The Elder Scrolls V: Skyrim
A vast, varied, unique and complex role-playing game
- Intensely detailed and nuanced environments
- Excellent character development system
- Some gameplay elements (like the economy) are just a facade
- Mediocre combat system
Skyrim represents the culmination of a long balancing act, of all Bethesda's learned and mastered about epic nonlinear play. It's a triumph of freeform design, less a roleplaying game like so many popular D&D-haunted others than a glimpse of what it might be like to inhabit another world, its rules and interface folding seamlessly into the gameplay instead of snapping you out of the moment with Byzantine menus and soul-numbing math. If someone asks you where games are headed, you can point to this.
A confession: I haven't finished Skyrim yet, so I don't know how it ends, except that I do, because it doesn't end, and there's no such thing as "finished" here, unless you count achievements, which you shouldn't — they account for a fraction of Skyrim's sights and sounds. I've clocked over 50 hours so far and I'm nowhere close. I've squatted in dozens of one-of-a-kind barrows deciphering puzzles, paddled through streams and over waterfalls, altered ledgers in shops to sabotage record-keeping, burned bee hives for profit, forged then refined hide helms using component parts, gone spelunking for strange gems, broken out of prison, broken into prison to do dark deeds, gone hunting for the truth about legends stumbled upon in books shelved in out-of-the-way dungeons, bought and outfitted a home, cooked food using scavenged and bought ingredients over that home's fire pit, planted filched goods to incriminate others, betrayed confidants, visited vast mystical trees the size of redwoods deep beneath the ground, taken a literal tour of a museum of curiosities, and stared in wonder — honest-to-goodness wonder — at the shimmering auroras that on rare occasion fill Skyrim's cold, arctic skies.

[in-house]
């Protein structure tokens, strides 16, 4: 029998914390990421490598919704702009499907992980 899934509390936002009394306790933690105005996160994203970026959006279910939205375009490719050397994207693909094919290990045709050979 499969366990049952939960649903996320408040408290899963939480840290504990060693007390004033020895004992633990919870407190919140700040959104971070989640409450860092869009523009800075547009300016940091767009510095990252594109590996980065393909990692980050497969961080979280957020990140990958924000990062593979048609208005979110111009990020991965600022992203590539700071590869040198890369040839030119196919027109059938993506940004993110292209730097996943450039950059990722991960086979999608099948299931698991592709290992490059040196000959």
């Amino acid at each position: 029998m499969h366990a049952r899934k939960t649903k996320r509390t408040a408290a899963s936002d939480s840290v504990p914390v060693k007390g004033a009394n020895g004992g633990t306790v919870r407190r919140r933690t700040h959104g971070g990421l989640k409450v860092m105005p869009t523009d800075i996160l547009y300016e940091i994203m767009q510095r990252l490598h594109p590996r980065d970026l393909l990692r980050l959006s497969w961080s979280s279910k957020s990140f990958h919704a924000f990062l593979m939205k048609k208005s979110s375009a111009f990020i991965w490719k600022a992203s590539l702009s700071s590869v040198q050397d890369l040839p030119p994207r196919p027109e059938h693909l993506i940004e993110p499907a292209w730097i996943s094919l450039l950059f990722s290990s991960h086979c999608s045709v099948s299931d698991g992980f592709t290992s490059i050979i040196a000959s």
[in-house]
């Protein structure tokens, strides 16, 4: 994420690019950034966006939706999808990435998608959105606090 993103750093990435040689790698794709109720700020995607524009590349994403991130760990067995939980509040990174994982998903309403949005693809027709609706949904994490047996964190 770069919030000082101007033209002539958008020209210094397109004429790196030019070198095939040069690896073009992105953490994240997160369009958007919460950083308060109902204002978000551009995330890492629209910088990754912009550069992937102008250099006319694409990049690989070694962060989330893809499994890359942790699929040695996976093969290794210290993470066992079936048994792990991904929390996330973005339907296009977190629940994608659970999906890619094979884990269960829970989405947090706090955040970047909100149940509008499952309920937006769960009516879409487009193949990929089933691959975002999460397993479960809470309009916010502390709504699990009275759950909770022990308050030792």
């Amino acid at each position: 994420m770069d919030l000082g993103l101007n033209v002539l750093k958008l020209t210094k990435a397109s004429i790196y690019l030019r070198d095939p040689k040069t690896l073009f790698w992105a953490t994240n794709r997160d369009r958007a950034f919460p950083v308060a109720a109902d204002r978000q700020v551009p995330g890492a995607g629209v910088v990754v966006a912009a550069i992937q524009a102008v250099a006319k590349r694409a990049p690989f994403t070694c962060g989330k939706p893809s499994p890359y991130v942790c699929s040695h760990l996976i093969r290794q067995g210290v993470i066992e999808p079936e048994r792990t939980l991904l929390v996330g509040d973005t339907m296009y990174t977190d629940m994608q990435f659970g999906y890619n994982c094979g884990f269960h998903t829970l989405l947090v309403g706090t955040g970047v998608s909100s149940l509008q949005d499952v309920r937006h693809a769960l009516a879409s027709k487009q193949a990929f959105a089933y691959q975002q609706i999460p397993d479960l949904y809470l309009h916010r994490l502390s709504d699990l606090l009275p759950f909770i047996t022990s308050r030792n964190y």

"When wind blows up and stormy weather makes clouds scud and the skies weep..."
Of course the closer you look, the more you're liable to find small discontinuities, a natural consequence of giving gamers more than they've ever had before and implying the world's deeper still. It's a world that sports a tentative albeit cosmetic economy. Woodsmen chop wood, and you can too. Blacksmiths craft weaponry and armour composed from realistic components, as can you. Log cutters even hook logs and roll them onto platforms that send them rolling over whirring saw-blades to fall in piles of timber. Alas, the economic import of these activities is only so deep. The log piles never deplete, and no one picks up the cut pieces, which endlessly reset to prevent spatial overflow. There's no economic interplay between towns, no trade routes to violate or caravans to plunder (though there are other things above and beyond Oblivion's knight-on-horseback patrols). While there's a patina of David Braben's Elite here, it's to set the mood — enjoy the Hollywood facade, in other words, just don't look past its doors and windows.
But that's as it should be, given Skyrim's scale and scope. Sometimes objects exist just to further your sense of place: a meadery housing oak barrels of ale, harvestable potato plants and leeks in a garden outside a family farm, a grain mill with a functional millstone, a chance meeting with revellers in a twilight glade who'll offer to share a bottle of ale, and so on. Half the time you'll spend just exploring for the sake of exploring, bumping into local flavour, admiring the world's variety and versatility, deeper than anything you've encountered before, from Liberty City to Bethesda's own post-apocalyptic Washington D.C. Bethesda wasn't kidding when it said Skyrim would come brimming with unique content — make that more by several orders of magnitude, then.
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